If you haven’t heard yet, there’s a new digital currency on the market, and it’s making waves in the gaming world: The aptly-named Gamertoken aims to serve as a universal currency for the purchase and sale of in-game items, and will bring sketchy third-party sites currently used for the trade of said items out of the shade and into the light under a single, united currency that can be contributed to cash.
This means that all your in-game items might soon be tradable for a universal currency, which means you could exchange them for an equally valuable item in another game or even pocket the Gamertoken and exchange it back into real cash.
This means all your in-game items can now be easily and directly converted into real cash.
And if this system is successful, that’s really bad news for all the publishers and companies pushing against the legislation that will classify loot boxes as gambling.
It’s a very common argument that has been used multiple times in the past to discount the practice as gambling. For a recent example, look no further than this article by PCGamer, where French regulators discounted the boxes as true gambling. According to the regulators, the practice does not count as gambling because the items traded are not worth anything in terms of real-world currency, at least officially. The sales made for those items or for the accounts containing those items is not placed under the responsibility of the publishers since they did not approve of those sales
But if Gamertoken succeeds in becoming a successful part of a larger gaming market, this argument would vanish almost instantly. The publisher, which approved of the sale of its items via Gamertoken, would be authorizing their sale for cash. And since the items were acquired via a random chance method, they would officially (and easily) be marked as gambling by many legislators around the world.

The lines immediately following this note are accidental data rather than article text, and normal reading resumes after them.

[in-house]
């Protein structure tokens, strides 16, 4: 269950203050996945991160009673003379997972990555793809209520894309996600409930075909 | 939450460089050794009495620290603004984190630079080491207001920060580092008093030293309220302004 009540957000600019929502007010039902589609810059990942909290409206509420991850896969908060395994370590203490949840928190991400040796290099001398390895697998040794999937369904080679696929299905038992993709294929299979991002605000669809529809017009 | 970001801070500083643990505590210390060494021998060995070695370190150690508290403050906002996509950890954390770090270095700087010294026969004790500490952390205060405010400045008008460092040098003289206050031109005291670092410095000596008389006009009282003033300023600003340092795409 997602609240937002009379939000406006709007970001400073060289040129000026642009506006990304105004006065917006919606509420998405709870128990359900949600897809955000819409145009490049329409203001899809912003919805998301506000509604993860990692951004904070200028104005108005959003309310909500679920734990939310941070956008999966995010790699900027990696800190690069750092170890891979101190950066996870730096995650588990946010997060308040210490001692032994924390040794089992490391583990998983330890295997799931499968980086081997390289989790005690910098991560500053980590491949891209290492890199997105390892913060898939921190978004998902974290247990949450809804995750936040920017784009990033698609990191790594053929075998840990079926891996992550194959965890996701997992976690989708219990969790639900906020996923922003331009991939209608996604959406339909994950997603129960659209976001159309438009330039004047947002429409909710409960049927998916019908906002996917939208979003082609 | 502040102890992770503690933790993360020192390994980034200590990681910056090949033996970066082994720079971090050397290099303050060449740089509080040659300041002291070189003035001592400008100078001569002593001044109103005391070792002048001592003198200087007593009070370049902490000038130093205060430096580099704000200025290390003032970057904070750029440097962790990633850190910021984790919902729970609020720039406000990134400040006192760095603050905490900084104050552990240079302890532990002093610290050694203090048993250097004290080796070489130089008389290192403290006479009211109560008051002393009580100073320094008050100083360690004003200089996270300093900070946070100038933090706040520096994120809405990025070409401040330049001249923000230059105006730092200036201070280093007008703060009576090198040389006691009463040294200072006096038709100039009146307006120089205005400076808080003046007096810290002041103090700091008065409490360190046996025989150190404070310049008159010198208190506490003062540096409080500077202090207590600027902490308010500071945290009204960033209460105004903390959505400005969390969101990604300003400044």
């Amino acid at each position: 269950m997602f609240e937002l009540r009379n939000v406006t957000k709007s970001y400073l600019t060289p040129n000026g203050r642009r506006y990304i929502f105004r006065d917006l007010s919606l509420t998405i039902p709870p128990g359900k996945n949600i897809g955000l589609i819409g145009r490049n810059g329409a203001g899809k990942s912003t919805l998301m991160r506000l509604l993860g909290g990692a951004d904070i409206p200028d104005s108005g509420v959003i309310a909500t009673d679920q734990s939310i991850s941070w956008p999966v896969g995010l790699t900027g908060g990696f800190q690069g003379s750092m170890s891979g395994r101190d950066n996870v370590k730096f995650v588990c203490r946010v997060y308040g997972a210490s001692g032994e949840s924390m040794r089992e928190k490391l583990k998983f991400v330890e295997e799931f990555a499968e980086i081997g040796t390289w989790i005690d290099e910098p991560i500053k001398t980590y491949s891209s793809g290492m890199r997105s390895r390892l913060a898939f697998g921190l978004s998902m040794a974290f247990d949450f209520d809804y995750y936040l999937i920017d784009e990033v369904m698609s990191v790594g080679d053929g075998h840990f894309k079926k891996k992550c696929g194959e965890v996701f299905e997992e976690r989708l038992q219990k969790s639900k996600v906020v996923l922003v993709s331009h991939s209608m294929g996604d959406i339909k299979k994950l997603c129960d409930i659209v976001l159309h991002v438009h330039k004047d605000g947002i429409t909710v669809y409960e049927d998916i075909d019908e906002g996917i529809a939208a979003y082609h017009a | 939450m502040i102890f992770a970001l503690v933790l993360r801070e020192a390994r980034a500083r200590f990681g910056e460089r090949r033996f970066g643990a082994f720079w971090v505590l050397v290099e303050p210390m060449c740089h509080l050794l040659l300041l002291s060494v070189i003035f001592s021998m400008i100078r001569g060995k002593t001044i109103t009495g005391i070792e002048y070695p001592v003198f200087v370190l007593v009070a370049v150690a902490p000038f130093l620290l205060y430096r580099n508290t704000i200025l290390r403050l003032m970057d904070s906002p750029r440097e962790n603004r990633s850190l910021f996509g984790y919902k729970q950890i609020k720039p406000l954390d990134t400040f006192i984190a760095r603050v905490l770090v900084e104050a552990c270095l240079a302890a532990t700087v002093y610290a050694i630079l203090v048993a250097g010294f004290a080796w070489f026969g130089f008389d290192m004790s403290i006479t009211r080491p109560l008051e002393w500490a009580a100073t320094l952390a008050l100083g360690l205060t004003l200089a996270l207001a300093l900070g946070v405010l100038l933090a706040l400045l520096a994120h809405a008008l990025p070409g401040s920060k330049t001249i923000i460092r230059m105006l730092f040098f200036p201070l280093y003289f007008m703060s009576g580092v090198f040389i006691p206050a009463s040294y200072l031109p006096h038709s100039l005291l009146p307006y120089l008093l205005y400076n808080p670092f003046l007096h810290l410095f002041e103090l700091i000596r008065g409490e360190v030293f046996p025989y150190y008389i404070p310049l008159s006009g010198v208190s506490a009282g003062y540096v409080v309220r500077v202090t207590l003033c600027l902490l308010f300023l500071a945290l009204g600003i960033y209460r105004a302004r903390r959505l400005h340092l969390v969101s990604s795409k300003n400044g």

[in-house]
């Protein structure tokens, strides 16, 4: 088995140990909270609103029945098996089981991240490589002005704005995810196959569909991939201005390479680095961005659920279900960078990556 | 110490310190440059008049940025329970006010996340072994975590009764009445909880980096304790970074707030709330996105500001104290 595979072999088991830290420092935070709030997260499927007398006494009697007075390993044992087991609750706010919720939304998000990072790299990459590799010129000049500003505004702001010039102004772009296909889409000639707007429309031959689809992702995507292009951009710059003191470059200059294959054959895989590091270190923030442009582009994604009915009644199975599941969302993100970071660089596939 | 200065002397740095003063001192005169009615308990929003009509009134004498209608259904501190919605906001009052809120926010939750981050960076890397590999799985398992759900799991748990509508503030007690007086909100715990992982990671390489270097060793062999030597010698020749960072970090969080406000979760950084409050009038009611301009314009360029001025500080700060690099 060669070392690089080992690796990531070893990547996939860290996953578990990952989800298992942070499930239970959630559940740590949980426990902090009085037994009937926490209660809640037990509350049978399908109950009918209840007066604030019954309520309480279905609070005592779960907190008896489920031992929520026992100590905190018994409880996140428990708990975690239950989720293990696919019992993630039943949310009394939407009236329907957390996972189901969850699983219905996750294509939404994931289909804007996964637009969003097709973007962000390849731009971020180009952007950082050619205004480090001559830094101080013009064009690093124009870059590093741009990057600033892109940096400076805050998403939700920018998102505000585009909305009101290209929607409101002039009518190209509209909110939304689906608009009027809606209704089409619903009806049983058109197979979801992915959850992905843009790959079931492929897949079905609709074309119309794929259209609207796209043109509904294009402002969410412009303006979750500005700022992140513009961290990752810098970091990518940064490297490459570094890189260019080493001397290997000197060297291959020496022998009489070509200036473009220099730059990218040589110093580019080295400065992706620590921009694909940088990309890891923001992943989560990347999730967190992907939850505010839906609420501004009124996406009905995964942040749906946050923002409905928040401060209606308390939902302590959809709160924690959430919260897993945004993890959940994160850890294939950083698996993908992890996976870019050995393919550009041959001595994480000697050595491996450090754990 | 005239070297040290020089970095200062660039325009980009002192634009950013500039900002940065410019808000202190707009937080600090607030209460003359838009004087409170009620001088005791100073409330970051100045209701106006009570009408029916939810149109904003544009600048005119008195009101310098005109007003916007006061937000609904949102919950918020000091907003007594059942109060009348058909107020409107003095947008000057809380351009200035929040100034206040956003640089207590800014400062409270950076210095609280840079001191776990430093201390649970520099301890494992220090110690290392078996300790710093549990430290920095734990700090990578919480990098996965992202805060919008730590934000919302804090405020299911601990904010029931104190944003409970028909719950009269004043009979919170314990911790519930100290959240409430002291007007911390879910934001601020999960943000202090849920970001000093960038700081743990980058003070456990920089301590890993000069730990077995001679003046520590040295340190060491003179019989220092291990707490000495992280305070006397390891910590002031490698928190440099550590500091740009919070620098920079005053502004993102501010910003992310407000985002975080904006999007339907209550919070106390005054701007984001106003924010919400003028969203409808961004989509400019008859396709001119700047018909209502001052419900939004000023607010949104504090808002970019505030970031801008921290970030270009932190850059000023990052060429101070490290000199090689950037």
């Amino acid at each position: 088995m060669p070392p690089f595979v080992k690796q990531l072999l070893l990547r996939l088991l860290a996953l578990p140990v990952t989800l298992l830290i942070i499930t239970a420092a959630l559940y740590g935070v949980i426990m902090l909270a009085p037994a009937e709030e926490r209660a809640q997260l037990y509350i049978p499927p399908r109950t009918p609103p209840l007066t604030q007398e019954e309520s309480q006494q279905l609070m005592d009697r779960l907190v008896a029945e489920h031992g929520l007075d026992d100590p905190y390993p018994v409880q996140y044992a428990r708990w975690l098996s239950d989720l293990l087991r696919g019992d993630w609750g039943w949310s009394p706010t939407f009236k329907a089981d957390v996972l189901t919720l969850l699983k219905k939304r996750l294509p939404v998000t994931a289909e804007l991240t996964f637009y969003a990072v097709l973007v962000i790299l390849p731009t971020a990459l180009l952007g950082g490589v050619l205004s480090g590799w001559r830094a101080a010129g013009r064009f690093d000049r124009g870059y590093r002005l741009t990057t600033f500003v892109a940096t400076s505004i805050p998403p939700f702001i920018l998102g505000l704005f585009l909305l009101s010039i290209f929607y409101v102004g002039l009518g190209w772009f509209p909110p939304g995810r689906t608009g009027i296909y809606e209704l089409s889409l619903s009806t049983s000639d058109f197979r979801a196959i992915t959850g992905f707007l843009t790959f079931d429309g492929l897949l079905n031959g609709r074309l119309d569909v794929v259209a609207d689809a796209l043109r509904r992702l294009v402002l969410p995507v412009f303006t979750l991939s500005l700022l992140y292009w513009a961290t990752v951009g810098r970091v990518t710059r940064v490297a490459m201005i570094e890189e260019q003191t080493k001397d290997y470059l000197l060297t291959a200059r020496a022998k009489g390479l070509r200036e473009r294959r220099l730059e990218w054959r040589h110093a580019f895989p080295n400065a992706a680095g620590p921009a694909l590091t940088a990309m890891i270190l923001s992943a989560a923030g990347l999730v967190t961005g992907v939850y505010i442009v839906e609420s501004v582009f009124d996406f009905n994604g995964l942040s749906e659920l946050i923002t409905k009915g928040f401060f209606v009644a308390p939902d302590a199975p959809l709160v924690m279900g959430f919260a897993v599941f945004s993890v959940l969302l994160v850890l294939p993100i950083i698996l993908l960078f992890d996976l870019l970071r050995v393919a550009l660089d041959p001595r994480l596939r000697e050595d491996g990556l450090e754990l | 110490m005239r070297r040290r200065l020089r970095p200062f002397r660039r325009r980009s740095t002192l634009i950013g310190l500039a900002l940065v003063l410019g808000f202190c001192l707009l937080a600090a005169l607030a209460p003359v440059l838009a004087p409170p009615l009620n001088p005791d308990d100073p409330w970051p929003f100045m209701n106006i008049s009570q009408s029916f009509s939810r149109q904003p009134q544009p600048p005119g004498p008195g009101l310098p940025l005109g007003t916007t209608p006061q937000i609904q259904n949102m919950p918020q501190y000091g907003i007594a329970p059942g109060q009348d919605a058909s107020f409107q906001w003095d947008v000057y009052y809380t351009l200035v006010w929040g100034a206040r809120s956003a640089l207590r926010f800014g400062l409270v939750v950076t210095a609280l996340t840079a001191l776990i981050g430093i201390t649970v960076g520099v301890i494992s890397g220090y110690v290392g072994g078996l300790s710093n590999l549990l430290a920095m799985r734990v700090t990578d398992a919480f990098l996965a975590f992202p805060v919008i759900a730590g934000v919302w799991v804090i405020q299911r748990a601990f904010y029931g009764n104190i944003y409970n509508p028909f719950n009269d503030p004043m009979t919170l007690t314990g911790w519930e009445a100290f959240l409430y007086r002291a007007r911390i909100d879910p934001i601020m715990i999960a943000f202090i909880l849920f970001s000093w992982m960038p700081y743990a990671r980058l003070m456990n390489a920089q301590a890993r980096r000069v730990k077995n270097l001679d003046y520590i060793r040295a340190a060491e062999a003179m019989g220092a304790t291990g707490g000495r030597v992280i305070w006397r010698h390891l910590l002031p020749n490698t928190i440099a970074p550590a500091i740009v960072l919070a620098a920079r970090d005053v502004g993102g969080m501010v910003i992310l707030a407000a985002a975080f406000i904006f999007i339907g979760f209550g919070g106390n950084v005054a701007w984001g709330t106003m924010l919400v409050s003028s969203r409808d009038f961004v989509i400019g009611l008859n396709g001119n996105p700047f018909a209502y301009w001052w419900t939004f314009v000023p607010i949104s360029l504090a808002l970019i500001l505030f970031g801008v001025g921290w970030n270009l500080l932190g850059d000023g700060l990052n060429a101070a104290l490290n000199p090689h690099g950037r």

However, this isn’t necessarily a knockout blow to loot boxes altogether. There are a few possibilities by which publishers might be able to persevere in this argument.
One of those is by ensuring that no major publishers partner with Gamertoken, which would cause the currency, and the systems it offers, to fail. This move would keep underground third-party sites in operation, and strike down a system that attempts to offer a way to barter for digital goods between games. It would be a hugely anti-consumer move, but seeing as loot boxes provide publishers with such enormous profits, they might see it as a necessary one.
Another move a concerned publisher could take would be to avoid a partnership with Gamertoken themselves. If the currency does become successful, however, this could prove disadvantageous for the publisher. A shared market is a positive thing for both consumers and for publishers and developers; For the latter two, their product gets free word-of-mouth advertising via the highest-selling items being offered on Gamertoken. They also have the ability to introduce limited runs of cool new items to influence the market’s movements and get more people talking about their items.
In addition, if publishers take this route, gamers could use the presence of a game’s items on the Gamertoken market to determine whether or not that game uses randomized methods to sell their items, which could help them determine whether or not they’re interested in playing that game.
There are likely other methods publishers may look to pursue to dodge the legal ramifications of a partnership with Gamertoken, while still reaping the benefits. However, even if the popularization of the system does not force a significant legal hit on the sale of loot boxes in games, it will activate a first-party marketplace that allows creators to benefit from their creations and gamers to trade their in-game ventures for real-world cash. It’s a very pro-consumer addition to the gaming economy, and one we’d be happy to see making headlines in the near future.